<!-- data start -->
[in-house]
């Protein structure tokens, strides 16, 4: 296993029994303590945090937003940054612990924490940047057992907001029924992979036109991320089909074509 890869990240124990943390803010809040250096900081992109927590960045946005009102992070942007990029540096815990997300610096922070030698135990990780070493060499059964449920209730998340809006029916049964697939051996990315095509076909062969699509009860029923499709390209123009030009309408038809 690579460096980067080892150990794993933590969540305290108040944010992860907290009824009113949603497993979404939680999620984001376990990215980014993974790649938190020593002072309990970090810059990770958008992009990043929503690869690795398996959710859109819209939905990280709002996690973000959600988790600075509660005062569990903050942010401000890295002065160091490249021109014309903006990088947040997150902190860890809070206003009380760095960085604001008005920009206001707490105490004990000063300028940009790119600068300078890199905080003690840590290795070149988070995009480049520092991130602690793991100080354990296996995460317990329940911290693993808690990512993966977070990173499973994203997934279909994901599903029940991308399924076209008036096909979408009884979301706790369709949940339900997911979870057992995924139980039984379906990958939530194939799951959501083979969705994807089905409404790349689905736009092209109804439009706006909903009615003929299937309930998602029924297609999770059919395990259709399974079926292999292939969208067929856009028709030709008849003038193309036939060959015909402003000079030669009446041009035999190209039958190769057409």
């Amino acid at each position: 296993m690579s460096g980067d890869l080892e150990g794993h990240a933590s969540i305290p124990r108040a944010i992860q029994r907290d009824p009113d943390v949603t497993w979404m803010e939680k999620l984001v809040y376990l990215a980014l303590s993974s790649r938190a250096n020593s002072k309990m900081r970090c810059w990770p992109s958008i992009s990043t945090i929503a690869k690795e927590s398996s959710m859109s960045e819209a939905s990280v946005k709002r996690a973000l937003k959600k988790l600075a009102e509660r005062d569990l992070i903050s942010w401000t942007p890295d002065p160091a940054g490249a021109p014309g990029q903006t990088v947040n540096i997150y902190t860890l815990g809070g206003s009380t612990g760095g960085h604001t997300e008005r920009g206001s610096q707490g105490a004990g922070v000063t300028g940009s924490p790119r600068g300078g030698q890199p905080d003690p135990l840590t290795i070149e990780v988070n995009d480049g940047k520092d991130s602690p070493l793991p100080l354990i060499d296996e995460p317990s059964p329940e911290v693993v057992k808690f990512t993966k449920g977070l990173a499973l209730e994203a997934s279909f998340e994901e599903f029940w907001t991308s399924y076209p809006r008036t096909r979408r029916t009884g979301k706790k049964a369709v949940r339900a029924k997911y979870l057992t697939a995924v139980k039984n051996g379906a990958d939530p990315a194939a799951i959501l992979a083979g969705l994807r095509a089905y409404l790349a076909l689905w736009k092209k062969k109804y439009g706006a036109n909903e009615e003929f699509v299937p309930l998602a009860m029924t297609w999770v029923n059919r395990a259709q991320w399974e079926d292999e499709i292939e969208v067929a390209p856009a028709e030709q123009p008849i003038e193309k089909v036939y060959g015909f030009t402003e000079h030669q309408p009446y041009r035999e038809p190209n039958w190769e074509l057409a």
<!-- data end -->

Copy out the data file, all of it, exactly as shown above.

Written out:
[in-house]
């Protein structure tokens, strides 16, 4: 296993029994303590945090937003940054612990924490940047057992907001029924992979036109991320089909074509 890869990240124990943390803010809040250096900081992109927590960045946005009102992070942007990029540096815990997300610096922070030698135990990780070493060499059964449920209730998340809006029916049964697939051996990315095509076909062969699509009860029923499709390209123009030009309408038809 690579460096980067080892150990794993933590969540305290108040944010992860907290009824009113949603497993979404939680999620984001376990990215980014993974790649938190020593002072309990970090810059990770958008992009990043929503690869690795398996959710859109819209939905990280709002996690973000959600988790600075509660005062569990903050942010401000890295002065160091490249021109014309903006990088947040997150902190860890809070206003009380760095960085604001008005920009206001707490105490004990000063300028940009790119600068300078890199905080003690840590290795070149988070995009480049520092991130602690793991100080354990296996995460317990329940911290693993808690990512993966977070990173499973994203997934279909994901599903029940991308399924076209008036096909979408009884979301706790369709949940339900997911979870057992995924139980039984379906990958939530194939799951959501083979969705994807089905409404790349689905736009092209109804439009706006909903009615003929299937309930998602029924297609999770059919395990259709399974079926292999292939969208067929856009028709030709008849003038193309036939060959015909402003000079030669009446041009035999190209039958190769057409």
């Amino acid at each position: 296993m690579s460096g980067d890869l080892e150990g794993h990240a933590s969540i305290p124990r108040a944010i992860q029994r907290d009824p009113d943390v949603t497993w979404m803010e939680k999620l984001v809040y376990l990215a980014l303590s993974s790649r938190a250096n020593s002072k309990m900081r970090c810059w990770p992109s958008i992009s990043t945090i929503a690869k690795e927590s398996s959710m859109s960045e819209a939905s990280v946005k709002r996690a973000l937003k959600k988790l600075a009102e509660r005062d569990l992070i903050s942010w401000t942007p890295d002065p160091a940054g490249a021109p014309g990029q903006t990088v947040n540096i997150y902190t860890l815990g809070g206003s009380t612990g760095g960085h604001t997300e008005r920009g206001s610096q707490g105490a004990g922070v000063t300028g940009s924490p790119r600068g300078g030698q890199p905080d003690p135990l840590t290795i070149e990780v988070n995009d480049g940047k520092d991130s602690p070493l793991p100080l354990i060499d296996e995460p317990s059964p329940e911290v693993v057992k808690f990512t993966k449920g977070l990173a499973l209730e994203a997934s279909f998340e994901e599903f029940w907001t991308s399924y076209p809006r008036t096909r979408r029916t009884g979301k706790k049964a369709v949940r339900a029924k997911y979870l057992t697939a995924v139980k039984n051996g379906a990958d939530p990315a194939a799951i959501l992979a083979g969705l994807r095509a089905y409404l790349a076909l689905w736009k092209k062969k109804y439009g706006a036109n909903e009615e003929f699509v299937p309930l998602a009860m029924t297609w999770v029923n059919r395990a259709q991320w399974e079926d292999e499709i292939e969208v067929a390209p856009a028709e030709q123009p008849i003038e193309k089909v036939y060959g015909f030009t402003e000079h030669q309408p009446y041009r035999e038809p190209n039958w190769e074509l057409a």